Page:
I want to write a function that randomly picks elements from a training set, based on the **bin probabilities** provided. I **divide the set indices to 11 bins**, then create **custom probabilities** for them.

```
bin_probs = [0.5, 0.3, 0.15, 0.04, 0.0025, 0.0025, 0.001, 0.001, 0.001, 0.001, 0.001]
X_train = list(range(2000000))
train_probs = bin_probs * int(len(X_train) / len(bin_probs)) # extend probabilities across bin elements
train_probs.extend([0.001]*(len(X_train) - len(train_probs))) # a small fix to match number of elements
train_probs = train_probs/np.sum(train_probs) # normalize
indices = np.random.choice(range(len(X_train)), replace=False, size=50000, p=train_probs)
out_images = X_train[indices.astype(int)] # this is where I get the error
```

I get the following error:

```
TypeError: only integer scalar arrays can be converted to a scalar index with 1D numpy indices array
```

I find this weird, since I already checked the array of indices that I have created. It is **1-D**, it is **integer**, and it is **scalar**.

What am I missing?

Note : I tried to pass `indices`

with `astype(int)`

. Same error.

## Here is Solutions:

We have many solutions to this problem, But we recommend you to use the first solution because it is tested & true solution that will 100% work for you.

### Solution 1

Perhaps the error message is somewhat misleading, but the gist is that `X_train`

is a list, not a numpy array. You cannot use array indexing on it. Make it an array first:

```
out_images = np.array(X_train)[indices.astype(int)]
```

### Solution 2

I get this error whenever I use `np.concatenate`

the wrong way:

```
>>> a = np.eye(2)
>>> np.concatenate(a, a)
Traceback (most recent call last):
File "<stdin>", line 1, in <module>
File "<__array_function__ internals>", line 6, in concatenate
TypeError: only integer scalar arrays can be converted to a scalar index
```

The correct way is to input the two arrays as a tuple:

```
>>> np.concatenate((a, a))
array([[1., 0.],
[0., 1.],
[1., 0.],
[0., 1.]])
```

### Solution 3

A simple case that generates this error message:

```
In [8]: [1,2,3,4,5][np.array([1])]
---------------------------------------------------------------------------
TypeError Traceback (most recent call last)
<ipython-input-8-55def8e1923d> in <module>()
----> 1 [1,2,3,4,5][np.array([1])]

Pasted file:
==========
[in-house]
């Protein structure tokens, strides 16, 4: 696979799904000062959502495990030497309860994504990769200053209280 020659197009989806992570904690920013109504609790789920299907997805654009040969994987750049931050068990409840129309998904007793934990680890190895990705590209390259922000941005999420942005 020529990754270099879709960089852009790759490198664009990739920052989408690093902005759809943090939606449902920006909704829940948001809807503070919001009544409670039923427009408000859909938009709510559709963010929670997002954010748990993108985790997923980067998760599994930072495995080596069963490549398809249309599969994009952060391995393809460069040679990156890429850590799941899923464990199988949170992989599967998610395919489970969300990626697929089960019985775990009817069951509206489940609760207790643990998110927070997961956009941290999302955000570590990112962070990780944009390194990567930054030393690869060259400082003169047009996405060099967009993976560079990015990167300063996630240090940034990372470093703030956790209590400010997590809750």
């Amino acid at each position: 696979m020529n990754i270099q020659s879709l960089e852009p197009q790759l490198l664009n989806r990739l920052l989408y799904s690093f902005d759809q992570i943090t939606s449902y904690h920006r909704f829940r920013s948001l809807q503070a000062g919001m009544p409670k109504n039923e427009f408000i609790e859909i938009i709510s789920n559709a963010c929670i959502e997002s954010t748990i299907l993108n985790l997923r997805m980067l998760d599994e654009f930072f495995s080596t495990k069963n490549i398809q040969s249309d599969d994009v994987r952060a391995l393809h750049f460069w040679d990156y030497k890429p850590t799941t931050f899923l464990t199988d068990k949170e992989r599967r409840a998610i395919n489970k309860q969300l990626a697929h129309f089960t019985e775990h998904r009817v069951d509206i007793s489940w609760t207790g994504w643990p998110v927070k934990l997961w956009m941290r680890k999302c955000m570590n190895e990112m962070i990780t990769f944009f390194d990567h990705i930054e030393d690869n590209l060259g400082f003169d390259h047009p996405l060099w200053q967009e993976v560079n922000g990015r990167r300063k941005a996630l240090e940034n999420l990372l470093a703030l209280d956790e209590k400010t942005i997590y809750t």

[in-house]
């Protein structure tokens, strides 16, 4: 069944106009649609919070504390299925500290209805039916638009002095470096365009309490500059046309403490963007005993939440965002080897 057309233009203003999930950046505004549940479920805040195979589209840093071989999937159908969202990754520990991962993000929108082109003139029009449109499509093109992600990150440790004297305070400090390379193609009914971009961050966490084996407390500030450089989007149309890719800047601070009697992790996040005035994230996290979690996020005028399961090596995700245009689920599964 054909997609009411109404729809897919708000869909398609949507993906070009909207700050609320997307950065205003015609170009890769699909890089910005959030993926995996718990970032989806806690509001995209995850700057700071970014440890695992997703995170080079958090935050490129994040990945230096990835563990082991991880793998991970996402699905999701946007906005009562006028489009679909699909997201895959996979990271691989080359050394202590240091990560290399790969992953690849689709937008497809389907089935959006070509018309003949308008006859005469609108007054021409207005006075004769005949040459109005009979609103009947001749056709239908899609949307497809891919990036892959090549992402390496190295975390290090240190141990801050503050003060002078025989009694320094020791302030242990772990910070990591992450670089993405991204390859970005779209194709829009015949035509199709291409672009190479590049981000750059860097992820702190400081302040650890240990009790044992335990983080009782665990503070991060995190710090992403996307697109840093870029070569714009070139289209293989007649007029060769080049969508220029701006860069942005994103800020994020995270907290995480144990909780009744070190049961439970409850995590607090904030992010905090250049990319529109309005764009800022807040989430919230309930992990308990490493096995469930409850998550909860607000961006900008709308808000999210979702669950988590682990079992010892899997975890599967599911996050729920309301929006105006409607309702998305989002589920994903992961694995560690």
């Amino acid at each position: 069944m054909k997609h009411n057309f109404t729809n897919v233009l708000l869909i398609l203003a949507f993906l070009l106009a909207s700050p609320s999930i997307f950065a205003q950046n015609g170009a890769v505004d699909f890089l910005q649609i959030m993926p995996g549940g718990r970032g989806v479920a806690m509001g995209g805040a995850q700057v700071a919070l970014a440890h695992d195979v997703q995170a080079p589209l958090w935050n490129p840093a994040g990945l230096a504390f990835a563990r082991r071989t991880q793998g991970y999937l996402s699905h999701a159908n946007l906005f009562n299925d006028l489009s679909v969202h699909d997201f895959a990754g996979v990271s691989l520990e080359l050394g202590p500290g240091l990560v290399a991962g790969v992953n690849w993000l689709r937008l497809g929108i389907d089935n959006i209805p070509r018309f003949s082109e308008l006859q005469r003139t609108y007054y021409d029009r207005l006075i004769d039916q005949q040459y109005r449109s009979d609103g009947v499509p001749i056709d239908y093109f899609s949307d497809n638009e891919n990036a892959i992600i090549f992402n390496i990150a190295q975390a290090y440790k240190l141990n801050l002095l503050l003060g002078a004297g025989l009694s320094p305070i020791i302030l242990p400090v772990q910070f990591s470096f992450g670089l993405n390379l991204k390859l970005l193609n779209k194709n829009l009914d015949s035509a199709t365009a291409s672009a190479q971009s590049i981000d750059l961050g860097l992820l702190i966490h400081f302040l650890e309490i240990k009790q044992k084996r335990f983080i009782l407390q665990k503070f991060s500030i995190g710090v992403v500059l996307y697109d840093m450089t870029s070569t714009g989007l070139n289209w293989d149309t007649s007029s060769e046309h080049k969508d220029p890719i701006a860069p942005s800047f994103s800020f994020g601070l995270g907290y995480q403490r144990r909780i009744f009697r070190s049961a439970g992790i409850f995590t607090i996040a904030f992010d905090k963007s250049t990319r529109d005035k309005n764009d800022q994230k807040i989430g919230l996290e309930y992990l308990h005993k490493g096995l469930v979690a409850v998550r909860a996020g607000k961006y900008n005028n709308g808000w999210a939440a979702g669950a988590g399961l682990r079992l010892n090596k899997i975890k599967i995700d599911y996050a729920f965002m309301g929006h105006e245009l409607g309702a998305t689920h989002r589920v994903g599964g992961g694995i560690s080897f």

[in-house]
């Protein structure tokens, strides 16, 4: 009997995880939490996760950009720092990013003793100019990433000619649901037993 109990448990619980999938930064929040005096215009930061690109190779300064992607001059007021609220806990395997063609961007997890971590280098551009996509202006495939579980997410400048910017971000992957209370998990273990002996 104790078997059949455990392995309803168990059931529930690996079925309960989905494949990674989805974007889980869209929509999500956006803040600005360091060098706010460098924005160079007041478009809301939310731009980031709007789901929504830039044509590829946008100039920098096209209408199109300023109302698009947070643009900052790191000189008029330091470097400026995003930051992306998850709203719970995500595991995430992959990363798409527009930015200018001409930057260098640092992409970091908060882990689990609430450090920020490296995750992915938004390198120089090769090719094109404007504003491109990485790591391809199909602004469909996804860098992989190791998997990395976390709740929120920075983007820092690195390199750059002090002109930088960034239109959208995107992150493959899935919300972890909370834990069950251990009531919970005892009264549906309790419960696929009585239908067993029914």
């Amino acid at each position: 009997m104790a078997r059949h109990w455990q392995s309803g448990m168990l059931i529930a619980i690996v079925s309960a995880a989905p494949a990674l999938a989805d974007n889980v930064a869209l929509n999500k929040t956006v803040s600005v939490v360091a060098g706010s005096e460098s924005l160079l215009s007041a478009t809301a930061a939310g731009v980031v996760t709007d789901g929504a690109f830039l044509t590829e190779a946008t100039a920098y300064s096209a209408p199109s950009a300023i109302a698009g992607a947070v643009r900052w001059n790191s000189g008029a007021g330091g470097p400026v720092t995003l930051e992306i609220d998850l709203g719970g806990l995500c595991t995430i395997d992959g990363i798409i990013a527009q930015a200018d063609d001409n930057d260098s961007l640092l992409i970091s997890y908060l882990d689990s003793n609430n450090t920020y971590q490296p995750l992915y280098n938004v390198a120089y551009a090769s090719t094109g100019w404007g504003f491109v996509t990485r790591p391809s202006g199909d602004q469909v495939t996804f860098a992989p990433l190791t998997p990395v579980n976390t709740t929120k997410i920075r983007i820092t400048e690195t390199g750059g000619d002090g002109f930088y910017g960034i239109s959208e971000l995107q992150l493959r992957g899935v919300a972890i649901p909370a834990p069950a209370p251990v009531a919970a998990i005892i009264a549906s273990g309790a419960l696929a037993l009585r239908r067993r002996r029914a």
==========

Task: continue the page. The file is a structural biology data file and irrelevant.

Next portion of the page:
TypeError: only integer scalar arrays can be converted to a scalar index
```

Some variations that work:

```
In [9]: [1,2,3,4,5][np.array(1)] # this is a 0d array index
Out[9]: 2
In [10]: [1,2,3,4,5][np.array([1]).item()]
Out[10]: 2
In [11]: np.array([1,2,3,4,5])[np.array([1])]
Out[11]: array([2])
```

Basic python list indexing is more restrictive than numpy’s:

```
In [12]: [1,2,3,4,5][[1]]
....
TypeError: list indices must be integers or slices, not list
```

#### edit

Looking again at

```
indices = np.random.choice(range(len(X_train)), replace=False, size=50000, p=train_probs)
```

`indices`

is a 1d array of integers – but it certainly isn’t scalar. It’s an array of 50000 integers. List’s cannot be indexed with multiple indices at once, regardless of whether they are in a list or array.

### Solution 4

Another case that could cause this error is

```
>>> np.ndindex(np.random.rand(60,60))
TypeError: only integer scalar arrays can be converted to a scalar index
```

Using the actual shape will fix it.

```
>>> np.ndindex(np.random.rand(60,60).shape)
<numpy.ndindex object at 0x000001B887A98880>
```

### Solution 5

Check that you’re passing the right arguments. Similar to Simon, I was passing two arrays to `np.all`

when it only accepted one array, meaning that the second array was interpreted to be an axis.

### Solution 6

Try to use x_train.shape[] instead.

**Note: Use and implement solution 1 because this method fully tested our system.Thank you 🙂**

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